Hyderabad: One in three children born in the United Kingdom
during 2012 can expect to live for 100 years, say UK health experts on
the eve of the World Health Day.
Can Indian babies achieve this feat? A good percentage of babies born
in India during 2012 can too expect to celebrate their 100th birthday,
if they follow the age-old traditional lifestyle patterns as they grow
According to senior geriatrician Dr VS Natarajan, an Indian can expect
a long and healthy life by simply “reversing back to our age-old
traditional lifestyle patterns”.
Indian scientists are working to attain the goal of increasing the
longevity of people born in the country. The present life expectancy
of a newborn Indian is around 64 years.
“Thanks to the advent of more intensive antibiotics and drugs,
communicable diseases are coming under control, he said. “But as a
result of encroachment of Indian traditional lifestyle by Western
ideas and principles, non-communicable diseases have emerged and are
progressing very rapidly everyday in India,” he added emphasizing the
need for following the time-tested Indian traditional tips on healthy
Dr Natarajan, who received a Padma award on Wednesday, told this
correspondent that India, though not at top of the world in geriatric
research, had made good progress in the geriatrics medicine. Citing an
instance, he said the Geriatric Department in Madras Medical College
had done significant research work on geriatric nutrition,
osteoporosis, falls and frailty.
Living a long and healthy life is not something alien to the ancient
Indian culture. Indian mythology is replete with instances of people
living for more than 100 years, hale and healthy. “While looking at
the 100 year life span of mythological characters we should also look
at the overall scenario in that era. With pure air, water and food and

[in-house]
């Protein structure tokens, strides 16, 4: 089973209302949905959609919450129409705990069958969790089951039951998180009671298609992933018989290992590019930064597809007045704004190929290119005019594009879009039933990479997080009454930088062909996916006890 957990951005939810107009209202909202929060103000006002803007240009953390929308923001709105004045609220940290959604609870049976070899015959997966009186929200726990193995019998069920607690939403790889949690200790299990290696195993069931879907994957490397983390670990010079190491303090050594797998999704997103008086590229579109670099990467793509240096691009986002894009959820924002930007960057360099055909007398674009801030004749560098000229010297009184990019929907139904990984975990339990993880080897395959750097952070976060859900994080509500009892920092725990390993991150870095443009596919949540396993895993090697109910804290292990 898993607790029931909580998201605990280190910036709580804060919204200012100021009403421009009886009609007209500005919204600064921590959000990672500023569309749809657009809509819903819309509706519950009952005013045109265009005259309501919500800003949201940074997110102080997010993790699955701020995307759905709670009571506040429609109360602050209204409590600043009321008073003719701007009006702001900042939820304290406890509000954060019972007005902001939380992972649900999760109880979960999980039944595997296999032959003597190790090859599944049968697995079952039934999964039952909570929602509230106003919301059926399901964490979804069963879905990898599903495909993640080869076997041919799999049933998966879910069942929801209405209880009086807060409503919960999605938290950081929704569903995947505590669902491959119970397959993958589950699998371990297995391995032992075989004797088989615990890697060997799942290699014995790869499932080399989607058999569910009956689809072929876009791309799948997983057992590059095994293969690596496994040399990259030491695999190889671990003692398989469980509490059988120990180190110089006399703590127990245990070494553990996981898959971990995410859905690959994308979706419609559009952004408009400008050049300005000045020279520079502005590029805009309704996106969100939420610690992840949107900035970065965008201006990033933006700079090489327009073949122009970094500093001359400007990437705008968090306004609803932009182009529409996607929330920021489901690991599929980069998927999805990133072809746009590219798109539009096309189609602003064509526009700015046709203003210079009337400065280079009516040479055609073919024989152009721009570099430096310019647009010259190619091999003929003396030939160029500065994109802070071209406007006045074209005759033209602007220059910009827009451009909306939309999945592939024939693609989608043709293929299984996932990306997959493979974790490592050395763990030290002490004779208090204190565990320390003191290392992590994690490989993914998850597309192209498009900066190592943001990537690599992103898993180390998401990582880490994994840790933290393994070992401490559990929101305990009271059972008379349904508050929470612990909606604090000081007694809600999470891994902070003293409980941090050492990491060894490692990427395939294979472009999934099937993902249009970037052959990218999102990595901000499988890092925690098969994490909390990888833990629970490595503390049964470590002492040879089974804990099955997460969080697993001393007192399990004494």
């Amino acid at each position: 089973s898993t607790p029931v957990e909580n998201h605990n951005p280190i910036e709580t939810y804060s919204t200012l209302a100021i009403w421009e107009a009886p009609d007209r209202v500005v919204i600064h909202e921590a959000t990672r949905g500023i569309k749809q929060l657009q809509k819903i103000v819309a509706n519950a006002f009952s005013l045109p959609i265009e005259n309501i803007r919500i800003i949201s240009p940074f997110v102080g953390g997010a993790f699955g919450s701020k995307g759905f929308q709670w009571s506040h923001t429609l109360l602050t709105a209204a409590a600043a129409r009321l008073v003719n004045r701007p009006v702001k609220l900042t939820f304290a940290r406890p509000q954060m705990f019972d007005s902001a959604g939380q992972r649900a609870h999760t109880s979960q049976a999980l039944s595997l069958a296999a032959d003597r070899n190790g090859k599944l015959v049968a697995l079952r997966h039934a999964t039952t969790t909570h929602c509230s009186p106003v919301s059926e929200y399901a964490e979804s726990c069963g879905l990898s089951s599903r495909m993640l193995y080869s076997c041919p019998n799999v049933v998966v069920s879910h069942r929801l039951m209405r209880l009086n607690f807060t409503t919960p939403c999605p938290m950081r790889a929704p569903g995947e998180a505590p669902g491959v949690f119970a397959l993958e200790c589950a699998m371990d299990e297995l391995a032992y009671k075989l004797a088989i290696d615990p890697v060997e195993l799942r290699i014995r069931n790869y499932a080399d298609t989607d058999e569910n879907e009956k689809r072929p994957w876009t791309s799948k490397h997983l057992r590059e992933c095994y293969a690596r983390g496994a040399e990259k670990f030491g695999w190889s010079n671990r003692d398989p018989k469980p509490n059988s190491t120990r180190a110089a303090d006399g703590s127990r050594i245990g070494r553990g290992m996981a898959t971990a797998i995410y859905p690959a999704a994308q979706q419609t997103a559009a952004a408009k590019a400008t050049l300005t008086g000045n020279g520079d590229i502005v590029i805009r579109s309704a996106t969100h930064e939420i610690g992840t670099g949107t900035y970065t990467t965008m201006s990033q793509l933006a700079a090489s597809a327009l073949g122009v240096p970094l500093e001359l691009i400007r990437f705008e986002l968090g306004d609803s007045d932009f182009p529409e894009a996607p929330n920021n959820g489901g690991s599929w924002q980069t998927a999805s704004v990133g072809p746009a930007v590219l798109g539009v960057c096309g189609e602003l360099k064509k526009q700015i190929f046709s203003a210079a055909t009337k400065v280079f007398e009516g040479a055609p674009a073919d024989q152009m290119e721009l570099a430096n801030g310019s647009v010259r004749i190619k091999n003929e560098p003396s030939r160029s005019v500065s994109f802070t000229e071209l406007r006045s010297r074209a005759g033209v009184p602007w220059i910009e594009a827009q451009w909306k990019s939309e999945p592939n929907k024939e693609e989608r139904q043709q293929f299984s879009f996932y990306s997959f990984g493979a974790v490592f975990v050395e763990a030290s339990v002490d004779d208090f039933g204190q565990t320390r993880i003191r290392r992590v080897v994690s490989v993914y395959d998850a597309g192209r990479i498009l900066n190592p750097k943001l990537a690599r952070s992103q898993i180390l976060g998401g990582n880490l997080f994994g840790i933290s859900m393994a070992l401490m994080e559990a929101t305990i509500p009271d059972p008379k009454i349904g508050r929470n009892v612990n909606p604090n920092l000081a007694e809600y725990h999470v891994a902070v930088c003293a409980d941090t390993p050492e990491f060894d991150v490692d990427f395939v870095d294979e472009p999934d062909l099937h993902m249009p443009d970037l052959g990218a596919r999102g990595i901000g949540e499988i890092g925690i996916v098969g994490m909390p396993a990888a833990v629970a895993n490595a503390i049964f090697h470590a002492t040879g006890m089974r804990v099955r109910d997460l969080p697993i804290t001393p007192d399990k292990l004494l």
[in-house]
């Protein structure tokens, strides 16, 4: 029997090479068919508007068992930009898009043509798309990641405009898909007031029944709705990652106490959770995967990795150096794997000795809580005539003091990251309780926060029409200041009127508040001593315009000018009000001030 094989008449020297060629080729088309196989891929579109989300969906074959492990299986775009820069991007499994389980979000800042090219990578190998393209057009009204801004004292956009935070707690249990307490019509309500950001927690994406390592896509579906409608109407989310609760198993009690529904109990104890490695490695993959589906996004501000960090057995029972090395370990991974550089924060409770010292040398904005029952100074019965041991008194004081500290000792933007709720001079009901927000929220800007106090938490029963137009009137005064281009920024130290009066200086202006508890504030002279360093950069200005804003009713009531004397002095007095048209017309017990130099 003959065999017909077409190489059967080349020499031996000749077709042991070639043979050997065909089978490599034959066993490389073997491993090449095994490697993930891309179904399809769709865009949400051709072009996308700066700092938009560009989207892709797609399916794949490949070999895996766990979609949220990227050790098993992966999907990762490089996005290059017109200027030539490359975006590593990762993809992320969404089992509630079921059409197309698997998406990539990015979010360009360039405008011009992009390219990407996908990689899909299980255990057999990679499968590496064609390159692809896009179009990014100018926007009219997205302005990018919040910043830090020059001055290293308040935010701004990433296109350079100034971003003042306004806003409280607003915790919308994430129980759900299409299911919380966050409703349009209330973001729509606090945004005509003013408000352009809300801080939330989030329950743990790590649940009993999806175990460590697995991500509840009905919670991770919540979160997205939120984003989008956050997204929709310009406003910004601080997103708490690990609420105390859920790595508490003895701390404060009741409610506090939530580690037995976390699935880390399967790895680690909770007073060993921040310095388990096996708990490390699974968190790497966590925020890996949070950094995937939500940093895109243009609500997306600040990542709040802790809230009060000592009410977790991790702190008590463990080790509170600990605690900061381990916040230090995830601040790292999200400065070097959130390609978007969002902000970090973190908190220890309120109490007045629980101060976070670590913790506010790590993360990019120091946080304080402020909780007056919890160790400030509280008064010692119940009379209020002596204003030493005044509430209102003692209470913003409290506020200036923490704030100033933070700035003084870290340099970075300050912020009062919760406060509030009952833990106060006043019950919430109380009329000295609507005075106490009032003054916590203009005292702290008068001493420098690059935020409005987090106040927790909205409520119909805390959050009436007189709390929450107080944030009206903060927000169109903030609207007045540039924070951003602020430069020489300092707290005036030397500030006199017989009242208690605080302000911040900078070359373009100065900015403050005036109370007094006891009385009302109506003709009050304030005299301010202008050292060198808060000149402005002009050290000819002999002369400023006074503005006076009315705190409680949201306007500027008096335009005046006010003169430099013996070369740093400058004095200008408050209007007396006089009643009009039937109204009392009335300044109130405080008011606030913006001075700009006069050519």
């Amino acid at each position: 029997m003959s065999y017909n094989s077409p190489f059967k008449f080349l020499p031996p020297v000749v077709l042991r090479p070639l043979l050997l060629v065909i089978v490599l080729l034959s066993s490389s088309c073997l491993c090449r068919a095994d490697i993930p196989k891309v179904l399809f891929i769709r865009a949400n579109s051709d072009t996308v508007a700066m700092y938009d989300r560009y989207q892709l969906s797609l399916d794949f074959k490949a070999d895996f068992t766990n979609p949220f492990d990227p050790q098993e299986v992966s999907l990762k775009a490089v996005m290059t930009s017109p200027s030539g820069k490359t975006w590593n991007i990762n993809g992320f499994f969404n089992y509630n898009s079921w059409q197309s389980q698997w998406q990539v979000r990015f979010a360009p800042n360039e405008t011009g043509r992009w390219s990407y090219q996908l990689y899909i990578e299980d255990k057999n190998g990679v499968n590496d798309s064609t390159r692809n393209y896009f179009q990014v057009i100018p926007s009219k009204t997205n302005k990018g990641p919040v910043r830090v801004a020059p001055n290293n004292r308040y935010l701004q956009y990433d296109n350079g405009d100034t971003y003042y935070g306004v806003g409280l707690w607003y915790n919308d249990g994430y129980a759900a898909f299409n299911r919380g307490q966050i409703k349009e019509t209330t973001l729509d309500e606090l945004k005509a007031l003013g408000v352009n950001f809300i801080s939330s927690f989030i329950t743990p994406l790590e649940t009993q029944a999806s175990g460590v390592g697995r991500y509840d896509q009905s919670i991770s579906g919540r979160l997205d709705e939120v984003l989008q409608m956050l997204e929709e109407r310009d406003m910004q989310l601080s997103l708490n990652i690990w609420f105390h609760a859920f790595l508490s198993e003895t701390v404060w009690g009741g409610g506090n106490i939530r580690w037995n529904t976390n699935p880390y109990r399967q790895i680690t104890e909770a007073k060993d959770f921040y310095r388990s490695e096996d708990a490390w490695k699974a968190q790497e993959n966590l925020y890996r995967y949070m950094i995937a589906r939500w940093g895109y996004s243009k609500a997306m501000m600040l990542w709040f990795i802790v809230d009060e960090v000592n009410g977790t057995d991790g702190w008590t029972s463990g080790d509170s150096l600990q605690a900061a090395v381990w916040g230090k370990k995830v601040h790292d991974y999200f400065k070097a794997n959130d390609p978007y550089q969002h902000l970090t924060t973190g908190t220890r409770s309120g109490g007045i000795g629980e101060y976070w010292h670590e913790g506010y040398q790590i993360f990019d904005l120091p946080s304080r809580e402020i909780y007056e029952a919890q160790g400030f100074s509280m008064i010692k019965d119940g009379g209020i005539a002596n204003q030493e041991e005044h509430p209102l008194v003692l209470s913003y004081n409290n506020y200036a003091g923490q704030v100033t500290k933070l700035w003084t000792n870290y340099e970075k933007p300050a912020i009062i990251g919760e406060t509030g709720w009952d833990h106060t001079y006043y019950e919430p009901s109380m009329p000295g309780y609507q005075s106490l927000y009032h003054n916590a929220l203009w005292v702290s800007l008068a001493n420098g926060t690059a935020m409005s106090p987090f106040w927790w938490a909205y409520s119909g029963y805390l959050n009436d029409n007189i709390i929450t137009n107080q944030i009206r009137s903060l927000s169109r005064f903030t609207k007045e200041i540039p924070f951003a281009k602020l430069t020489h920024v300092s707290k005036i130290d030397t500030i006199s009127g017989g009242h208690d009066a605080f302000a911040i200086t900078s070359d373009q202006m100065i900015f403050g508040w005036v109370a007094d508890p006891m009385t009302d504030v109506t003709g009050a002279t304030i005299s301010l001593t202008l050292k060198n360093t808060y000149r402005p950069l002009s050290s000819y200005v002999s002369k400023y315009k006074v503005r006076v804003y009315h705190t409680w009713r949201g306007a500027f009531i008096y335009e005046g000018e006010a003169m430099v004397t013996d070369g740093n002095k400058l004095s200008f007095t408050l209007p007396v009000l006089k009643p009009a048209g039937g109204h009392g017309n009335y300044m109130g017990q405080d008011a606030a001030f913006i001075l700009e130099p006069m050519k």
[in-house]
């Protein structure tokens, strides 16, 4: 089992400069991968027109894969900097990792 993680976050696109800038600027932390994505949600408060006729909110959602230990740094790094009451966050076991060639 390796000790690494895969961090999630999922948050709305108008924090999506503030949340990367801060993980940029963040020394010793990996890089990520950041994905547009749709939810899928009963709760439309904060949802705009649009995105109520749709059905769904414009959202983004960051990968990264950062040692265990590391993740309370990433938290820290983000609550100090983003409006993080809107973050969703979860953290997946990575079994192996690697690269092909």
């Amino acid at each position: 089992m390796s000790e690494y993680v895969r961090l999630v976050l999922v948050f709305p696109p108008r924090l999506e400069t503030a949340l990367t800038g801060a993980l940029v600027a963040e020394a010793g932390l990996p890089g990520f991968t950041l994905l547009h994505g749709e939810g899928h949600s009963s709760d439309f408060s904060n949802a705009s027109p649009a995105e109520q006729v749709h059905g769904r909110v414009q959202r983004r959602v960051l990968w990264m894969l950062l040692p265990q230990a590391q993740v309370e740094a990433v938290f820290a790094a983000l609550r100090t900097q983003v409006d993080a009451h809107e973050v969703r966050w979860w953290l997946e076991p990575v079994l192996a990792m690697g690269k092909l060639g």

strict adherence to good values, lifestyles and living with nature no
wonder, they could have lived 100 years or even 200,” he said.
“In my practice, I see number of people above 90 years of age. But
most of them suffer from disabilities like dementia, Parkinsonism,
arthritis and cataract. Lack of healthy ageing in this population
makes it unlikely to predict that these Indian elders will cross the
100-year mark,” Dr Natarajan.
Avenues such as stable financial security, shelter with emotional
support, appropriate nutrition and adequate tender love, affection and
care at homes and in case this is unfortunately impossible, then
admission to good old age homes will improve the quality of life in
the old age, he said.
Diseases like cataract are most of the times a result of ageing and
they cannot be prevented. However, early detection and proper
treatment and follow up can play a great role in prevention of heart
and kidney diseases. He said ageing should be viewed as a normal
physiological phenomenon and not as a pathological process. It is
possible to age gracefully and delay diseases that are inherent
because of ageing.
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